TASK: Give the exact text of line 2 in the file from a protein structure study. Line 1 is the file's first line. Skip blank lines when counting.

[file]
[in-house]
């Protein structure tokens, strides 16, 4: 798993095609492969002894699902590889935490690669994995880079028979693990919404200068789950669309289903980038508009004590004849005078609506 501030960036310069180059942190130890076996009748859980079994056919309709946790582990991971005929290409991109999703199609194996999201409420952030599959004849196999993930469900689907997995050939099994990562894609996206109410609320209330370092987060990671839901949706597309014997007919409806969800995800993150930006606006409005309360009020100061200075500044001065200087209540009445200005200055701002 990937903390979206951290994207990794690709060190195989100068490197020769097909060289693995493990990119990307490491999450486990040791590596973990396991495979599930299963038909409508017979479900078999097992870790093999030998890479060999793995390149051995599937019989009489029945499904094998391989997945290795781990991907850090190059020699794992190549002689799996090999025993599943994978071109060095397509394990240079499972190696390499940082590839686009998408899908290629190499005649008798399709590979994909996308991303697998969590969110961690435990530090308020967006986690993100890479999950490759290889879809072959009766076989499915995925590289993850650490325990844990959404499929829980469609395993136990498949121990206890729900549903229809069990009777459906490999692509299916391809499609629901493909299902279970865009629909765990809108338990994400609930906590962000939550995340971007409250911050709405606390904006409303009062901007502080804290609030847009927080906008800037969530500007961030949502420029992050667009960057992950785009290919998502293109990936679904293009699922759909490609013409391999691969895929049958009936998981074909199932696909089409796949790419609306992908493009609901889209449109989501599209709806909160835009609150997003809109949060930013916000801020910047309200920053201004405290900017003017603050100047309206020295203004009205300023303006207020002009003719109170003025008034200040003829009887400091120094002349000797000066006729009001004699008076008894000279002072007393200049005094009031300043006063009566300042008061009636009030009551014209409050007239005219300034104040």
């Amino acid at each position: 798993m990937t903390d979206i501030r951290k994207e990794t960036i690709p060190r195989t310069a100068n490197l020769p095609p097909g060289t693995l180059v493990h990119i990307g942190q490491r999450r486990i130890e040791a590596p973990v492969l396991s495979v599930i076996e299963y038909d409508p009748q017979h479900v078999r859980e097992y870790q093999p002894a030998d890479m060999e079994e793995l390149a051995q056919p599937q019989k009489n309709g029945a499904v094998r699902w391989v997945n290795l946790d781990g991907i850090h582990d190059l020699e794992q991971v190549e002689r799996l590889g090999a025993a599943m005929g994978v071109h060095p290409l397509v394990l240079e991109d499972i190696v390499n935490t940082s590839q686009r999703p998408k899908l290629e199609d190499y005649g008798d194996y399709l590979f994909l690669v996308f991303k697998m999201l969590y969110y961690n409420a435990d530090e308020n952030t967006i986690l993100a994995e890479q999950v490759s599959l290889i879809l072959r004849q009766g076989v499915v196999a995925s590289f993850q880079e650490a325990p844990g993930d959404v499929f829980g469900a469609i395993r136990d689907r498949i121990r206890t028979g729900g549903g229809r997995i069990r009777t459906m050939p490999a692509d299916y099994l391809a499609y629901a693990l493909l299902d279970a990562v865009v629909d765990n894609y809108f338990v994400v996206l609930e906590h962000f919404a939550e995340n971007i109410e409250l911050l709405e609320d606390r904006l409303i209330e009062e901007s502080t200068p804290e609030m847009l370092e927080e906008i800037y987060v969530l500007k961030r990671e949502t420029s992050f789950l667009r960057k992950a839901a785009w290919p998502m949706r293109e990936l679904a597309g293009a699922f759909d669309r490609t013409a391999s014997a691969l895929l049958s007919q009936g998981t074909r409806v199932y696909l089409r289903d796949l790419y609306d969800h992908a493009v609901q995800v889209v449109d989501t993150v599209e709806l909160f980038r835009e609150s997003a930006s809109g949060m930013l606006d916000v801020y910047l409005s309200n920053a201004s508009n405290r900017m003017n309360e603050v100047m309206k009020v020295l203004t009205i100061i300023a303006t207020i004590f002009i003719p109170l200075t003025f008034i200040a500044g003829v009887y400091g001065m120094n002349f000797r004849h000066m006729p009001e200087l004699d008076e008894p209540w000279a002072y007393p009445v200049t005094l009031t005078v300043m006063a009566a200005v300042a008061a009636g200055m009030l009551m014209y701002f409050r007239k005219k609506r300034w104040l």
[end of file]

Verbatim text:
């Protein structure tokens, strides 16, 4: 798993095609492969002894699902590889935490690669994995880079028979693990919404200068789950669309289903980038508009004590004849005078609506 501030960036310069180059942190130890076996009748859980079994056919309709946790582990991971005929290409991109999703199609194996999201409420952030599959004849196999993930469900689907997995050939099994990562894609996206109410609320209330370092987060990671839901949706597309014997007919409806969800995800993150930006606006409005309360009020100061200075500044001065200087209540009445200005200055701002 990937903390979206951290994207990794690709060190195989100068490197020769097909060289693995493990990119990307490491999450486990040791590596973990396991495979599930299963038909409508017979479900078999097992870790093999030998890479060999793995390149051995599937019989009489029945499904094998391989997945290795781990991907850090190059020699794992190549002689799996090999025993599943994978071109060095397509394990240079499972190696390499940082590839686009998408899908290629190499005649008798399709590979994909996308991303697998969590969110961690435990530090308020967006986690993100890479999950490759290889879809072959009766076989499915995925590289993850650490325990844990959404499929829980469609395993136990498949121990206890729900549903229809069990009777459906490999692509299916391809499609629901493909299902279970865009629909765990809108338990994400609930906590962000939550995340971007409250911050709405606390904006409303009062901007502080804290609030847009927080906008800037969530500007961030949502420029992050667009960057992950785009290919998502293109990936679904293009699922759909490609013409391999691969895929049958009936998981074909199932696909089409796949790419609306992908493009609901889209449109989501599209709806909160835009609150997003809109949060930013916000801020910047309200920053201004405290900017003017603050100047309206020295203004009205300023303006207020002009003719109170003025008034200040003829009887400091120094002349000797000066006729009001004699008076008894000279002072007393200049005094009031300043006063009566300042008061009636009030009551014209409050007239005219300034104040």